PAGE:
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Past performance suggests S&P 500 has further to go after record high

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Wall Street’s S&P 500 index is likely to set new highs and deliver double-digit returns in the coming months after racking up records so far this year if its historical performance is any guide.

Since 1950 the blue-chip index has typically hit multiple all-time highs in the 12 months after it has once breached a record, providing more than a year has passed since its previous high, according to Keith Lerner, chief market strategist at Truist Advisory Services.

Once it has broken its dry spell, the S&P tends to rise an average of 14 per cent in the subsequent year, he said.

Debate over the S&P’s prospects this year come after the index hit a new high in January, eclipsing the record set in November 2022, and has continued to push higher, led by large technology stocks. On Friday the index closed up 0.6 per cent to finish above 5,000 for the first time. Its strong start to 2024 has caught out many analysts, who expected economic worries to depress prices.

The gains have been spurred by the fervour surrounding artificial intelligence and cloud computing, led by companies like Nvidia, Meta and Amazon.

If the index continues to hit new highs at the current pace — 10 so far in 2024 — this year would surpass 1995, which saw 77 all-time highs achieved, said Charlie Bilello, chief market strategist at wealth manager Creative Planning.

He tracks the number of US records and has tallied 1,180 new all-time highs since 1957, with the S&P 500 achieving that peak “on average, every 19 or 20 days”.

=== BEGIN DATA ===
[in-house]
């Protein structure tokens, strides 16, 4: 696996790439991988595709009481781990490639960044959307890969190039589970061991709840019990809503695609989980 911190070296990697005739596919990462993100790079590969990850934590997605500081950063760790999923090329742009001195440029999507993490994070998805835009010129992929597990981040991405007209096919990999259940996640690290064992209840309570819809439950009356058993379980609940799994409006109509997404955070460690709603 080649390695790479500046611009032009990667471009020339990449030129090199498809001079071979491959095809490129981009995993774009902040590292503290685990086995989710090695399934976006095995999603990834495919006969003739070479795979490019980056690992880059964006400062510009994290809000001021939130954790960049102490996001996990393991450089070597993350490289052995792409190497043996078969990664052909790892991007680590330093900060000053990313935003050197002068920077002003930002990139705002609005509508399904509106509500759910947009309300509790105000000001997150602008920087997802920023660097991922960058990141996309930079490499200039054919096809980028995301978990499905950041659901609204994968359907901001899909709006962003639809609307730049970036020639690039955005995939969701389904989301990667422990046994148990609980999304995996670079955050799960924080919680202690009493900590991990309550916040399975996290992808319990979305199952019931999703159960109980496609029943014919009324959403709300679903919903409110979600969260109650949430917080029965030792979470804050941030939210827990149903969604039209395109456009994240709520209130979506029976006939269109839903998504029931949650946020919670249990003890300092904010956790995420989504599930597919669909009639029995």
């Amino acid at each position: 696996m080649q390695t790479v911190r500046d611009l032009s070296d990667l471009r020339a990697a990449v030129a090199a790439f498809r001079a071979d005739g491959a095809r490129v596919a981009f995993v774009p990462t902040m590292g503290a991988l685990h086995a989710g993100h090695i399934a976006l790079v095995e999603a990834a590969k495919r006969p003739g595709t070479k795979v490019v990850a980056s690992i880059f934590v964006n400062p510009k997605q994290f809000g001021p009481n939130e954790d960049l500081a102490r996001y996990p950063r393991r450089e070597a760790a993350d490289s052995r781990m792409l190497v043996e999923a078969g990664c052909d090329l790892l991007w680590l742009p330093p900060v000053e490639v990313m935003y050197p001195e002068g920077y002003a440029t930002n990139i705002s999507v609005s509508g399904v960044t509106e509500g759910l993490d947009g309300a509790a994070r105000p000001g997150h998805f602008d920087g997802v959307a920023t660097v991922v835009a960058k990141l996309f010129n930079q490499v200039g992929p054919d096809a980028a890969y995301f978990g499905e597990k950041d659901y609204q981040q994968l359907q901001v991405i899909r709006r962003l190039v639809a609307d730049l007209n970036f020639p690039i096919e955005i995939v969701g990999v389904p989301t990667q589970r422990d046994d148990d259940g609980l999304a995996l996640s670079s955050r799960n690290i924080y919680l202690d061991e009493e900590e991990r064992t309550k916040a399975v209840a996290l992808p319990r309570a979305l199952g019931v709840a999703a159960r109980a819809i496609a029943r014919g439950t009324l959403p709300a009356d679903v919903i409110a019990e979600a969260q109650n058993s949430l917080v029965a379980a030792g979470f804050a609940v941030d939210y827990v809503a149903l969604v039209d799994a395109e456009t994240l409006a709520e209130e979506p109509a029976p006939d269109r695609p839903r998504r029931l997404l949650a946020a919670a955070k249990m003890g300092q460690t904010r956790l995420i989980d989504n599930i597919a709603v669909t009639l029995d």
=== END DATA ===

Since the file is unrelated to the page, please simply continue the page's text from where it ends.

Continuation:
Economists’ concerns over the S&P have been largely driven by fears that the Federal Reserve’s policy of aggressive rate rises to tame inflation would lead to a sharp economic recession.

However a stream of robust economic data and the falling levels of inflation has quelled such fears. Bank of America analysts said 75 per cent of investors now expected a so-called soft landing for the economy, leaving 20 per cent forecasting no landing at all and just 5 per cent a hard comedown.

Outside of a recession, the concentration of gains in just a handful of large technology stocks is another potential obstacle that could scupper the S&P 500’s winning streak.

The so-called Magnificent Seven — Microsoft, Apple, Alphabet, Amazon, Nvidia, Meta and Tesla — drove the market higher in 2023 and accounted for 45 per cent of the S&P 500’s return in January, calculated BofA.

That has led to parallels being drawn with the dotcom bubble of the late 1990s.

In 1995, information technology had a weighting of around 8.5 per cent of the S&P and rose to more than 29 per cent in 2000 just before the dotcom bubble burst. Today IT again has a weighting of around 29 per cent of the index.

The top 10 largest companies include all of the Magnificent Seven. “The key takeaway is that extremely concentrated markets present a clear and present risk to equity markets in 2024,” said analysts at JPMorgan.

“Just as a very limited number of stocks were responsible for the majority of gains in the MSCI USA, drawdowns in the top 10 [stocks] could pull equity markets down with them,” the bank added.

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